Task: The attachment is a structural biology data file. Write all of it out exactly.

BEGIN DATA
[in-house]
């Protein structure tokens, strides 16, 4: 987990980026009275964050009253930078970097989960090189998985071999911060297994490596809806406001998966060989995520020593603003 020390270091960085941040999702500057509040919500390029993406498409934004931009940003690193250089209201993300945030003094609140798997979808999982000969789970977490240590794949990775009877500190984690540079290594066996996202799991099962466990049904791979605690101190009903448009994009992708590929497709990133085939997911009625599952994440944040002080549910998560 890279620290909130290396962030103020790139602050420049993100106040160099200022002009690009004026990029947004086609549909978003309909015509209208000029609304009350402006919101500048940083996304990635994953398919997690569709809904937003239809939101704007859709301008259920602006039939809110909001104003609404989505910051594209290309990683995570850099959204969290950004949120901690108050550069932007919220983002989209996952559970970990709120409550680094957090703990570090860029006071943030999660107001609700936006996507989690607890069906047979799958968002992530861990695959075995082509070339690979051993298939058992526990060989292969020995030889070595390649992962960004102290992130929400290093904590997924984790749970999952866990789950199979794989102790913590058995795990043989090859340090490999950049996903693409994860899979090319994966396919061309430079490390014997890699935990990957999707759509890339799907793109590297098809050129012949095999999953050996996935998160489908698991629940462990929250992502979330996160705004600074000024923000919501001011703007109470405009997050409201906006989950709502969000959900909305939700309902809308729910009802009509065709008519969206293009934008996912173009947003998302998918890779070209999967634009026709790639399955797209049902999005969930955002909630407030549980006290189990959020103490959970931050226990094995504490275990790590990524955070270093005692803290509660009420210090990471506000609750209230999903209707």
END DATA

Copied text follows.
[in-house]
């Protein structure tokens, strides 16, 4: 987990980026009275964050009253930078970097989960090189998985071999911060297994490596809806406001998966060989995520020593603003 020390270091960085941040999702500057509040919500390029993406498409934004931009940003690193250089209201993300945030003094609140798997979808999982000969789970977490240590794949990775009877500190984690540079290594066996996202799991099962466990049904791979605690101190009903448009994009992708590929497709990133085939997911009625599952994440944040002080549910998560 890279620290909130290396962030103020790139602050420049993100106040160099200022002009690009004026990029947004086609549909978003309909015509209208000029609304009350402006919101500048940083996304990635994953398919997690569709809904937003239809939101704007859709301008259920602006039939809110909001104003609404989505910051594209290309990683995570850099959204969290950004949120901690108050550069932007919220983002989209996952559970970990709120409550680094957090703990570090860029006071943030999660107001609700936006996507989690607890069906047979799958968002992530861990695959075995082509070339690979051993298939058992526990060989292969020995030889070595390649992962960004102290992130929400290093904590997924984790749970999952866990789950199979794989102790913590058995795990043989090859340090490999950049996903693409994860899979090319994966396919061309430079490390014997890699935990990957999707759509890339799907793109590297098809050129012949095999999953050996996935998160489908698991629940462990929250992502979330996160705004600074000024923000919501001011703007109470405009997050409201906006989950709502969000959900909305939700309902809308729910009802009509065709008519969206293009934008996912173009947003998302998918890779070209999967634009026709790639399955797209049902999005969930955002909630407030549980006290189990959020103490959970931050226990094995504490275990790590990524955070270093005692803290509660009420210090990471506000609750209230999903209707």